“I didn’t discover BMW until a friend had enough of watching me ride a Honda Trans-Alp – a laughable excuse for an adventure motorcycle – and actually showed me the first GS up close in 1995. It was like getting that Taco mini-bike in 1967. The world was a bit different after that. I’ve owned a GS every year since – often parked in my garage alongside Ducatis and other largely unridden gorgeous bikes, but always there.”

When it comes to his style of riding and his R 1200 GS, Breathed said, “I’ve had them all, really. Sport bikes beckon early death. The RR never pulled me to it. I am a Zen rider, although I hesitate to use that word. My preferred speed is 56 mph through an empty rolling landscape with a butte on the horizon and a few historical markers to force me to read and annoy friends foolish enough to be riding behind. If it wasn’t so dangerous, I’d be on those back dirt roads on the GS all alone.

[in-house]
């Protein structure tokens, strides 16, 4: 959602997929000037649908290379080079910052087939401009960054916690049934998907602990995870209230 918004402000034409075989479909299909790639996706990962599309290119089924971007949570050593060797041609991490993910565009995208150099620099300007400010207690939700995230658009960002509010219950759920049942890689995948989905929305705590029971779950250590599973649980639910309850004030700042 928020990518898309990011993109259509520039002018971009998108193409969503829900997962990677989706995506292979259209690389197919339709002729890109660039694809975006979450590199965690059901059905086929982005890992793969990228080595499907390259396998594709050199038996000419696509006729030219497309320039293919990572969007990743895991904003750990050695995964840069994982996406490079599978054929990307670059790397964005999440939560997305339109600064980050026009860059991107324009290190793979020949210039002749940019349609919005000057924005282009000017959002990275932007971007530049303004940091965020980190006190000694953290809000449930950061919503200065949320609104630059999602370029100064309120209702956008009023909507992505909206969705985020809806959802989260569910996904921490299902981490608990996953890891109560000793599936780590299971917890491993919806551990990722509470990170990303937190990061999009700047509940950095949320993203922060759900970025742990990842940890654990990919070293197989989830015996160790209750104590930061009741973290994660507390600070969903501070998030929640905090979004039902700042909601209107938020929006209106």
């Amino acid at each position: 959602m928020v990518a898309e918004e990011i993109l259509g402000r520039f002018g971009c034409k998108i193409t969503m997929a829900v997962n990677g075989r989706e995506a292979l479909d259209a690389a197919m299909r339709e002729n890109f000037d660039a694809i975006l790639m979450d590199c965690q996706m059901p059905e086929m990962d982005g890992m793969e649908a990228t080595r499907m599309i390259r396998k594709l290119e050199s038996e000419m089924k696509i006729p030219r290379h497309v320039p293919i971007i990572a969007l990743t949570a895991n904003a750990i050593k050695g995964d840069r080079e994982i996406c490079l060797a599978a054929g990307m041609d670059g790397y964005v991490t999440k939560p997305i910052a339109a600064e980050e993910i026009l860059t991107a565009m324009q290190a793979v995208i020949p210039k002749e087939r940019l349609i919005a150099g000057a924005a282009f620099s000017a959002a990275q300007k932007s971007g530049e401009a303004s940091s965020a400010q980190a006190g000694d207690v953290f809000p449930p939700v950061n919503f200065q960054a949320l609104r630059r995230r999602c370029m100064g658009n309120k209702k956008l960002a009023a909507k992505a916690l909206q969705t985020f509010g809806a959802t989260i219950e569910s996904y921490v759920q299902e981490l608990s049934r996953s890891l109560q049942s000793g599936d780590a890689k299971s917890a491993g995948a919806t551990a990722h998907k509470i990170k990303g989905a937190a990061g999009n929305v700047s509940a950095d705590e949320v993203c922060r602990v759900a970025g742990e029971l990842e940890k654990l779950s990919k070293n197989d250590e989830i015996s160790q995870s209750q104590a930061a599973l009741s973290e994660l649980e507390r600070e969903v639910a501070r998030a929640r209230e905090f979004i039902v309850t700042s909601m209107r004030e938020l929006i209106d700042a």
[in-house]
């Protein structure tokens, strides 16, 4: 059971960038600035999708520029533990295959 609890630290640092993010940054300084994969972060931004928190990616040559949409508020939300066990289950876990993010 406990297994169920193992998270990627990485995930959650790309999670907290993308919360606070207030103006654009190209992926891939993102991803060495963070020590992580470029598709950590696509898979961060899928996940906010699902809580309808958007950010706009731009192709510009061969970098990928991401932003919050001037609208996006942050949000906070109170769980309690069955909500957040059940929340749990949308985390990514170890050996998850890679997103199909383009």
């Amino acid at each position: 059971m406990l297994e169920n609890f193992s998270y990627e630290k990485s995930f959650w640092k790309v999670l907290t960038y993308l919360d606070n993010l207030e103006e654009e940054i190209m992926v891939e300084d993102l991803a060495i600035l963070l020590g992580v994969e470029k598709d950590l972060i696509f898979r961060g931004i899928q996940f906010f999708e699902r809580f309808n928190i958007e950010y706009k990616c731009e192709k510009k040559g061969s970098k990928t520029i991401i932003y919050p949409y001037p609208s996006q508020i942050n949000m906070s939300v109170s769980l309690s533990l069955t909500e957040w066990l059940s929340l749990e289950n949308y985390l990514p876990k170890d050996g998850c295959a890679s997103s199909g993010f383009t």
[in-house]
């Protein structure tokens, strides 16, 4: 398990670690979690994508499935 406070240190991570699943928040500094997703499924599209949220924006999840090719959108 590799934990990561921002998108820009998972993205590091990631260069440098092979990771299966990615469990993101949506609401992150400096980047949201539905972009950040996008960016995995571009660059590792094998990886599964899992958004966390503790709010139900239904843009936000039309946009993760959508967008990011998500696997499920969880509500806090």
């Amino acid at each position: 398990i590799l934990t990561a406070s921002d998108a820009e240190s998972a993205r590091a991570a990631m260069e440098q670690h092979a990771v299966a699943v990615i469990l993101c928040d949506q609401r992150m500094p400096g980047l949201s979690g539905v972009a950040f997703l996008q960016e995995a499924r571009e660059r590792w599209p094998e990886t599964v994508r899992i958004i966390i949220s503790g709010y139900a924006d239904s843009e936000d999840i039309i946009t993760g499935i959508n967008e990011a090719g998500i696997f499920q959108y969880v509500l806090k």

“I say dangerous because BMW failed me once very big time when my GS decided – after I parked atop a Utah mountain range 100 miles from any road – that its stupidly over-designed anti-theft system didn’t want to recognize my key anymore. It chose not to let me start my own bike. After a panicky hour as the sun descended and threatened death by freezing, the GS decided it finally liked my key again and I returned to sub-10,000-foot elevations. I’ve forgiven it and we’re back in a healthy relationship, but I would have shot it in its left boxer cylinder at the time.”

Now that his relationship with his GS is back on steady ground – “My 2008 GS is the bike I most admire, ever,” he said – Breathed has given up chasing accessories, saying, “I went down the farkle path with add-ons in the past. Little aluminum covers for everything. It’s quite funny. I’ve been in recovery and no longer give in.” His willpower is certainly stronger than many of us.